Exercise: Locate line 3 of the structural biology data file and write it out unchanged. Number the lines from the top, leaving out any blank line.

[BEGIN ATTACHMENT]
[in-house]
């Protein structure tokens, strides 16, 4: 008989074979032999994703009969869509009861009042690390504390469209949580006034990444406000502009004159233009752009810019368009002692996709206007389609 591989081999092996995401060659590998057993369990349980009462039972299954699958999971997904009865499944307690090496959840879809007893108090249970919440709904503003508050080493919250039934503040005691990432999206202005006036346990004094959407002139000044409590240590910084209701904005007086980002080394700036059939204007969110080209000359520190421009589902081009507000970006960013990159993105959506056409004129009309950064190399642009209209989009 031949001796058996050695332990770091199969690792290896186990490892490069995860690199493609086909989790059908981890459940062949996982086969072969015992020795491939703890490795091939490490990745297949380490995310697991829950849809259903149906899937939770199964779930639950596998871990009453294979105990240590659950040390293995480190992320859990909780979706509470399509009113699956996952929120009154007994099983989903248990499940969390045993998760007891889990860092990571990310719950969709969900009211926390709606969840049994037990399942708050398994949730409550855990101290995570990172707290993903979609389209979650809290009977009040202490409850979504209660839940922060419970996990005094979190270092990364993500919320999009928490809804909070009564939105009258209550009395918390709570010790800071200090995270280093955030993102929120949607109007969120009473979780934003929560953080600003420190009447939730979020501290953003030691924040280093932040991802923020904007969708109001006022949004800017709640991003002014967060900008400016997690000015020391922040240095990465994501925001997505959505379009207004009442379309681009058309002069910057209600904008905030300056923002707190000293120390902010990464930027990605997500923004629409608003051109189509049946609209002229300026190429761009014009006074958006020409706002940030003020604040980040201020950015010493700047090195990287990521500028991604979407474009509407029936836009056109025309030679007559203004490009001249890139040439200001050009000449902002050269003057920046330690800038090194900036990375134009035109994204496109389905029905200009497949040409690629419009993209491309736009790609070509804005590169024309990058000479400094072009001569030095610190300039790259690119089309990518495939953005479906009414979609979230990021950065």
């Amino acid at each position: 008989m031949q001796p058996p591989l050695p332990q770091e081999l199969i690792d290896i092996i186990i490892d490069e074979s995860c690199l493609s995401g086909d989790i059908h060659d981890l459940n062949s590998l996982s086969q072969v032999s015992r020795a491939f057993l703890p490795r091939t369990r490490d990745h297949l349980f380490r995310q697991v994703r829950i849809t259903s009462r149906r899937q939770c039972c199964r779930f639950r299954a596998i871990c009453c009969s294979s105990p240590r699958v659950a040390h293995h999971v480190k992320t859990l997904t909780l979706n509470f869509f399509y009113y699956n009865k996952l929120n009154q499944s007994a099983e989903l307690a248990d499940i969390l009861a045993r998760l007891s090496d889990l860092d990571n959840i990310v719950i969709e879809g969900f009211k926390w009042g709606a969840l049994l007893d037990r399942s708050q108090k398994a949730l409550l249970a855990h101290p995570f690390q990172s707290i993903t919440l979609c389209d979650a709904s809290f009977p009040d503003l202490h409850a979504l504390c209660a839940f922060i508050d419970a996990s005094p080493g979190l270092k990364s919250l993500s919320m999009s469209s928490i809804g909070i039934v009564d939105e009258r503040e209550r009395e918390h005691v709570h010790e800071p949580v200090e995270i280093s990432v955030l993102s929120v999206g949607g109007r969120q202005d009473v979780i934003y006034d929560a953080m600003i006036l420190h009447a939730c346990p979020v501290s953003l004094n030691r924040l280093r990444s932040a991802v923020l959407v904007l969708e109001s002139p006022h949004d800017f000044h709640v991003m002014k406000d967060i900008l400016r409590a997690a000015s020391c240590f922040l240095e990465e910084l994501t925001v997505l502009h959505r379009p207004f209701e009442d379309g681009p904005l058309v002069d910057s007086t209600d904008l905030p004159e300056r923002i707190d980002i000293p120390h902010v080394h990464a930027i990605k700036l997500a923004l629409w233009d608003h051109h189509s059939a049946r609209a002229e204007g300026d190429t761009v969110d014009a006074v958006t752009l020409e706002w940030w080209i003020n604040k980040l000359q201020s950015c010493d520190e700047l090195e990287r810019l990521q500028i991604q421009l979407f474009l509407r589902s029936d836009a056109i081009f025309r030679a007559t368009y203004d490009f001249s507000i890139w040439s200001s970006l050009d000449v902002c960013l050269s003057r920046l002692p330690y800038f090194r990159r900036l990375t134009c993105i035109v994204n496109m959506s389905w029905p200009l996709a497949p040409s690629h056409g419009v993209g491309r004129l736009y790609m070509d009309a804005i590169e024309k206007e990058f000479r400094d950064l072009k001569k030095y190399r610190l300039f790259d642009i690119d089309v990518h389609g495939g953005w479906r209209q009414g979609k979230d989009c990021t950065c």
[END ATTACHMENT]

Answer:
């Amino acid at each position: 008989m031949q001796p058996p591989l050695p332990q770091e081999l199969i690792d290896i092996i186990i490892d490069e074979s995860c690199l493609s995401g086909d989790i059908h060659d981890l459940n062949s590998l996982s086969q072969v032999s015992r020795a491939f057993l703890p490795r091939t369990r490490d990745h297949l349980f380490r995310q697991v994703r829950i849809t259903s009462r149906r899937q939770c039972c199964r779930f639950r299954a596998i871990c009453c009969s294979s105990p240590r699958v659950a040390h293995h999971v480190k992320t859990l997904t909780l979706n509470f869509f399509y009113y699956n009865k996952l929120n009154q499944s007994a099983e989903l307690a248990d499940i969390l009861a045993r998760l007891s090496d889990l860092d990571n959840i990310v719950i969709e879809g969900f009211k926390w009042g709606a969840l049994l007893d037990r399942s708050q108090k398994a949730l409550l249970a855990h101290p995570f690390q990172s707290i993903t919440l979609c389209d979650a709904s809290f009977p009040d503003l202490h409850a979504l504390c209660a839940f922060i508050d419970a996990s005094p080493g979190l270092k990364s919250l993500s919320m999009s469209s928490i809804g909070i039934v009564d939105e009258r503040e209550r009395e918390h005691v709570h010790e800071p949580v200090e995270i280093s990432v955030l993102s929120v999206g949607g109007r969120q202005d009473v979780i934003y006034d929560a953080m600003i006036l420190h009447a939730c346990p979020v501290s953003l004094n030691r924040l280093r990444s932040a991802v923020l959407v904007l969708e109001s002139p006022h949004d800017f000044h709640v991003m002014k406000d967060i900008l400016r409590a997690a000015s020391c240590f922040l240095e990465e910084l994501t925001v997505l502009h959505r379009p207004f209701e009442d379309g681009p904005l058309v002069d910057s007086t209600d904008l905030p004159e300056r923002i707190d980002i000293p120390h902010v080394h990464a930027i990605k700036l997500a923004l629409w233009d608003h051109h189509s059939a049946r609209a002229e204007g300026d190429t761009v969110d014009a006074v958006t752009l020409e706002w940030w080209i003020n604040k980040l000359q201020s950015c010493d520190e700047l090195e990287r810019l990521q500028i991604q421009l979407f474009l509407r589902s029936d836009a056109i081009f025309r030679a007559t368009y203004d490009f001249s507000i890139w040439s200001s970006l050009d000449v902002c960013l050269s003057r920046l002692p330690y800038f090194r990159r900036l990375t134009c993105i035109v994204n496109m959506s389905w029905p200009l996709a497949p040409s690629h056409g419009v993209g491309r004129l736009y790609m070509d009309a804005i590169e024309k206007e990058f000479r400094d950064l072009k001569k030095y190399r610190l300039f790259d642009i690119d089309v990518h389609g495939g953005w479906r209209q009414g979609k979230d989009c990021t950065c």